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Sunday, January 13, 2008

The Morning News

posted by on January 13 at 8:50 AM

Supermajority Democrats: Bold plans for the Evergreen State, but not in 2008. Don’t want to rock the boat in a year when liberals are charged up and there’s a strong turnout of young, progressive voters, you know.

Against the Fence: Texans who will lose their land.

Trained Killers: Iraq and Afghanistan war vets charged with 121 US slayings.

Fear and Voting in Las Vegas: Clinton backers afraid casino precincts may favor Obama.

About 100: Civil Unions in New Hampshire.

Worth a Million Words, Apparently: Pundits still finding the joy inside Hillary’s tears.

Huck’s Army: Not your father’s evangelicals, but still certifiably freaky.

Those Kids Tossed into the River by Their Dad? The bodies are showing up.

Kenya Protesters: Cops make unofficial “shoot to kill” policy.

It’s a… Media Frenzy: Aguilera and Richie make new little people.

RIP: Guenther Woerne of Woerne’s European Pastry Shop and Restaurant – on the Ave since the beginning of forever – passed away at 75.

Start Cutting that Line of Claritin: “Kitties Sweeter Than Wine” cat show comes to Seattle Center.

RSS icon Comments


I thought you'd include

for sure.

US national intelligence chief Mike McConnell has said the interrogation technique of water-boarding "would be torture" if he were subjected to it.

Posted by Vasya | January 13, 2008 9:24 AM

To compare Woerne's European Pastry Shop to Starbucks or Cinnabon is beyond the pale. Compared to Woerne's they are garbage. He made pastries that compared well with the best in Germany.

Thanks Woerne.

Posted by whatever | January 13, 2008 9:25 AM

There's a hole in that Woerne story you could drive a Panzer through. I want to know how he spent WW2. Why South America? I'm getting an "Apt Pupil" vibe.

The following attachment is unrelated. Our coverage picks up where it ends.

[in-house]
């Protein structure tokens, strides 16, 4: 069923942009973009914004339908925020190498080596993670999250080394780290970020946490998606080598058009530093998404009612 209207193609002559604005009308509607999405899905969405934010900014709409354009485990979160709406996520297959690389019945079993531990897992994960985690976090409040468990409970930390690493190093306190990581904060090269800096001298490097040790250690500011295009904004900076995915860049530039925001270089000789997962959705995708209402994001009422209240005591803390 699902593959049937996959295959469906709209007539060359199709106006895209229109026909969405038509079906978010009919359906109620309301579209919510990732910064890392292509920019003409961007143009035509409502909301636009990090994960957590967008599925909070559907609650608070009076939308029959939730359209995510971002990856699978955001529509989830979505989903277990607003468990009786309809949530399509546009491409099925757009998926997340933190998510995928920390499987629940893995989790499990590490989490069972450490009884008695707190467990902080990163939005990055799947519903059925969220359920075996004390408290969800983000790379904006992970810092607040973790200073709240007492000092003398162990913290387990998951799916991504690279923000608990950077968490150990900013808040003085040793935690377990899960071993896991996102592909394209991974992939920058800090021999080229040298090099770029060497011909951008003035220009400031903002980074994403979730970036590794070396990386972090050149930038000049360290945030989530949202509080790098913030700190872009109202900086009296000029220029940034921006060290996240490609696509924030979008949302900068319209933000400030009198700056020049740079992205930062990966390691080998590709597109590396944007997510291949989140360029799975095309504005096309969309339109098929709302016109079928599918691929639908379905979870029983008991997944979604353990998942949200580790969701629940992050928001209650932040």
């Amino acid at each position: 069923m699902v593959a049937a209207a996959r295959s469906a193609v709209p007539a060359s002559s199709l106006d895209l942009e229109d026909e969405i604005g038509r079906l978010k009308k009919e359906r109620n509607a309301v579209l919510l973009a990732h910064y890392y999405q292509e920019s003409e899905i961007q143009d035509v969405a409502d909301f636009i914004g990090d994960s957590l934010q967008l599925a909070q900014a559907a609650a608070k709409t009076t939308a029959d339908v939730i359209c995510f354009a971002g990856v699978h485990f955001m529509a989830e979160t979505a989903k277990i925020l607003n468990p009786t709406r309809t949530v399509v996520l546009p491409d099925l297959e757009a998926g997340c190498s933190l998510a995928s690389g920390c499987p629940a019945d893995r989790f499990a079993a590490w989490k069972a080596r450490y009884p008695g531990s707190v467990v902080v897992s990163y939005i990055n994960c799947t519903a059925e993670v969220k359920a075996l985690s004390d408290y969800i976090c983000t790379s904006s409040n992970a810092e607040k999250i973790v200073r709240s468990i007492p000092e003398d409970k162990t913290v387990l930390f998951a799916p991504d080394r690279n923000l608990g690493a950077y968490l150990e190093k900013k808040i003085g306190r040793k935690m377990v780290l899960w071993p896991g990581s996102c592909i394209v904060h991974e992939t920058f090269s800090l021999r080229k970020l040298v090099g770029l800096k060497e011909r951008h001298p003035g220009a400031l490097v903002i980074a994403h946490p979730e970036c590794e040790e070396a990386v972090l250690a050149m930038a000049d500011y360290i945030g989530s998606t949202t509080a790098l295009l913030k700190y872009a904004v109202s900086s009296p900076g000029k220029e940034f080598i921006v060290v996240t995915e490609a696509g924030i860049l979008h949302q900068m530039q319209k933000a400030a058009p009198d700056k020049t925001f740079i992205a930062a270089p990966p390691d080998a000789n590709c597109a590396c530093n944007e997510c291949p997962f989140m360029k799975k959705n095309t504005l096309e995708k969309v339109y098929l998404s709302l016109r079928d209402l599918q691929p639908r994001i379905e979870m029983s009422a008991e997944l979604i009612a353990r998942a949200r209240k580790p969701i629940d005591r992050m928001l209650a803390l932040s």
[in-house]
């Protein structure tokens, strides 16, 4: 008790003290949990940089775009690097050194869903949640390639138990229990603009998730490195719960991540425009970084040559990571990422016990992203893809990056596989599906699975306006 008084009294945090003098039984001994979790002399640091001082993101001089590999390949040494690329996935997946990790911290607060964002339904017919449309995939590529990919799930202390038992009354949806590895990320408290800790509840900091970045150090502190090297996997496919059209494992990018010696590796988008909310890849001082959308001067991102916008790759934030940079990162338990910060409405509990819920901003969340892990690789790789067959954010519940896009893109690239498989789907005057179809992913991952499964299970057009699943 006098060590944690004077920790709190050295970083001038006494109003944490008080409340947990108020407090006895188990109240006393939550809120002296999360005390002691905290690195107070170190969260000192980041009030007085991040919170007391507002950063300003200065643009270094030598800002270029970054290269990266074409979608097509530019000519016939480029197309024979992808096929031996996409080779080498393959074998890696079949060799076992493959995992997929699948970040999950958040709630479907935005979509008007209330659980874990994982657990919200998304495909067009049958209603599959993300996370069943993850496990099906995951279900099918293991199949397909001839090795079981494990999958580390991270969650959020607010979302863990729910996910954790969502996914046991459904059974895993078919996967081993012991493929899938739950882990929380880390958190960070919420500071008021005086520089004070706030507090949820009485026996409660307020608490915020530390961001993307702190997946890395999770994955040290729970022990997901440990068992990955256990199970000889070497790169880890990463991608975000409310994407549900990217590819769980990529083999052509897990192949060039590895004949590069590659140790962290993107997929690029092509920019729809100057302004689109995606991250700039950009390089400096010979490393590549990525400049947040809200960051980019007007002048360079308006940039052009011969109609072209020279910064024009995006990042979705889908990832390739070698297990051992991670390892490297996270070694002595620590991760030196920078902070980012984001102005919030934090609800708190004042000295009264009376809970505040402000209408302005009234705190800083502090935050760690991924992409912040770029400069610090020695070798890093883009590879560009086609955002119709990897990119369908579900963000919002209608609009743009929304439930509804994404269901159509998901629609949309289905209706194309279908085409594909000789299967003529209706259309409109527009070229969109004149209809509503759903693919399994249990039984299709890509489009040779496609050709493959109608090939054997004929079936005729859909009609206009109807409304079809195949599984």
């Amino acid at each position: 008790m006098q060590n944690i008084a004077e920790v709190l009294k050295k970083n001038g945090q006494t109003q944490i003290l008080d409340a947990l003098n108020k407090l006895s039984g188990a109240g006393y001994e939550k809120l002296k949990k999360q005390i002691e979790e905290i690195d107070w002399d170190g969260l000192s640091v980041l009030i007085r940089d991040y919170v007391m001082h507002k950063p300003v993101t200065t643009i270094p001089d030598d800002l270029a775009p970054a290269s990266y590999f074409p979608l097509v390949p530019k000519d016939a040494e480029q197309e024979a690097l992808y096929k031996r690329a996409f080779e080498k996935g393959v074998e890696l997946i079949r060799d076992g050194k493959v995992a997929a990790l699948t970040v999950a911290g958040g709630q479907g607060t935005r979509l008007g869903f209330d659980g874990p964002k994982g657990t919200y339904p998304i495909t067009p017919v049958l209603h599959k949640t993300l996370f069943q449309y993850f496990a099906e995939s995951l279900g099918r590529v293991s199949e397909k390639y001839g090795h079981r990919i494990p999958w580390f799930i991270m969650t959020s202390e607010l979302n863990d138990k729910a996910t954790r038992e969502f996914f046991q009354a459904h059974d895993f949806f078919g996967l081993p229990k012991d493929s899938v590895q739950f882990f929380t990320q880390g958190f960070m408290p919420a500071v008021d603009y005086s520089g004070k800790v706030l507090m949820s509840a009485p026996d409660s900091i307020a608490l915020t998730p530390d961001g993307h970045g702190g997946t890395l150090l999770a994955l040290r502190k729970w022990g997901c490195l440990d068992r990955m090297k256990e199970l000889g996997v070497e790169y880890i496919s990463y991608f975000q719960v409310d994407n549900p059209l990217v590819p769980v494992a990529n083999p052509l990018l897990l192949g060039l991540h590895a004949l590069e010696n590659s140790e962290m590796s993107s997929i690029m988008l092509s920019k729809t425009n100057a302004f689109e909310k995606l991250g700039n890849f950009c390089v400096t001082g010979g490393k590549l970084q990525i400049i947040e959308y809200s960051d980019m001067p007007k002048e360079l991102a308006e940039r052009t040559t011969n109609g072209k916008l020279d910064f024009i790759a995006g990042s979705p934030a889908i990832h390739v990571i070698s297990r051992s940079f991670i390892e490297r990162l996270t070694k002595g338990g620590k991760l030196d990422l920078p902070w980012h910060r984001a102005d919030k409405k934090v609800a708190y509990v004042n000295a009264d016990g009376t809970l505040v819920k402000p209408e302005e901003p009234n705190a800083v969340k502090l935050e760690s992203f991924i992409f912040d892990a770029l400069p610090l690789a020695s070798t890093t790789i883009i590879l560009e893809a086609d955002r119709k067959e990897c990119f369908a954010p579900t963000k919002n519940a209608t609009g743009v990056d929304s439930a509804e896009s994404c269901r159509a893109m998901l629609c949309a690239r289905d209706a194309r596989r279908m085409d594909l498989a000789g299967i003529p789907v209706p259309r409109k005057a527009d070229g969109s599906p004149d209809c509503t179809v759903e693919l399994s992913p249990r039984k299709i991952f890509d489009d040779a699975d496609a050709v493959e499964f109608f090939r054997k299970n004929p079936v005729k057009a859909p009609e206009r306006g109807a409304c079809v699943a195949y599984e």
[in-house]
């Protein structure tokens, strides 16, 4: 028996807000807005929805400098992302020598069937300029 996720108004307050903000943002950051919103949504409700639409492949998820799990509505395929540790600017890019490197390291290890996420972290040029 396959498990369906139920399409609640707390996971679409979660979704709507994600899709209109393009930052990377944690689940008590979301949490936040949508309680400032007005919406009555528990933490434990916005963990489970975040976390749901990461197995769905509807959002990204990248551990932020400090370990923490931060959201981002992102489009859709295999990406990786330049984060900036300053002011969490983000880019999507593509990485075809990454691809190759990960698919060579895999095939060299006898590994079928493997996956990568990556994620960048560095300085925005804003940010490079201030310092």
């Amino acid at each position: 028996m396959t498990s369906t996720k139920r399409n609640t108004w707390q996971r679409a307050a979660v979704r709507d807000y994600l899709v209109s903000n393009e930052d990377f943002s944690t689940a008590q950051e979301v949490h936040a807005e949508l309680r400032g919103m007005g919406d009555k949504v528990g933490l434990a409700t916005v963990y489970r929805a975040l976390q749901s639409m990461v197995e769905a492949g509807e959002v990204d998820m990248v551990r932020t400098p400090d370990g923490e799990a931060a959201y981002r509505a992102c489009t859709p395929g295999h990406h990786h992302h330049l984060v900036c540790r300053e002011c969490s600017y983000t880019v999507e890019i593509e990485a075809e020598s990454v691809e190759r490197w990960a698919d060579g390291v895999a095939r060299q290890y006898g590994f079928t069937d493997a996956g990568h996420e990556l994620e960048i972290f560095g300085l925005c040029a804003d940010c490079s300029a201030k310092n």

I don't mean to be insensitive -- I just think the obituary raises more questions in this regard than it answers. When reporters leave this kind of information out, it always makes me wonder why.

And no, Shrillville residents, I am not accusing the nice baker of being a Nazi. For all I know, he was Jewish and barely escaped with his life -- another reason to include background of his early life.

Posted by Jubilation T. Cornball | January 13, 2008 9:43 AM

He'd have been twelve in 1945.


Posted by NapoleonXIV | January 13, 2008 9:55 AM

JTC, I was wondering the same thing. Because I really wanted the headline to be, "So long, and thanks for all the knish."

Posted by Dominic Holden | January 13, 2008 9:59 AM

@4 -- I see I have the pleasure of addressing the Mayor of Shrillville.

Your Honor --

I am well aware of his age. I am also aware that children that age or younger were pushed as cannon fodder onto the front lines in the waning days of the war. Please put "Der Untergang" on your Netflix queue.

His youth makes his back story even more provocative. Was his family hurt? Were they killed? How did they survive, if not?

My "Apt Pupil" reference up there is misplaced, I'll grant you real beef here is with the reporter.

Now, go back to wandering your Elba, Nappy, and stop calling me a dork.

Posted by Jubilation T. Cornball | January 13, 2008 10:03 AM

It never really surprised me that the Clinton campaign would resort to Rove-style tactics against Obama:

  1. Having their surrogates refer to Barack Hussein Obama.
  2. Having their surrogates raise the question of whether Obama was a drug dealer.
  3. Sending out a hit-piece mailing in New Hampshire suggesting Obama's votes in the Illinois state legislator, directed by Planned Parenthood, showed he wasn't sufficiently pro-choice.

Nor has it ever really surprised me that Hillary Clinton has cultivated this Romney-esque ability to morph her positions according to political calculation:

  1. She was pro-Iraq War when it was popular, then she became anti-Iraq War when that was popular. And now Bill Clinton has the nerve to lie that it's a "fairy tale" that Obama's and Hillary's positions on the war ever differed.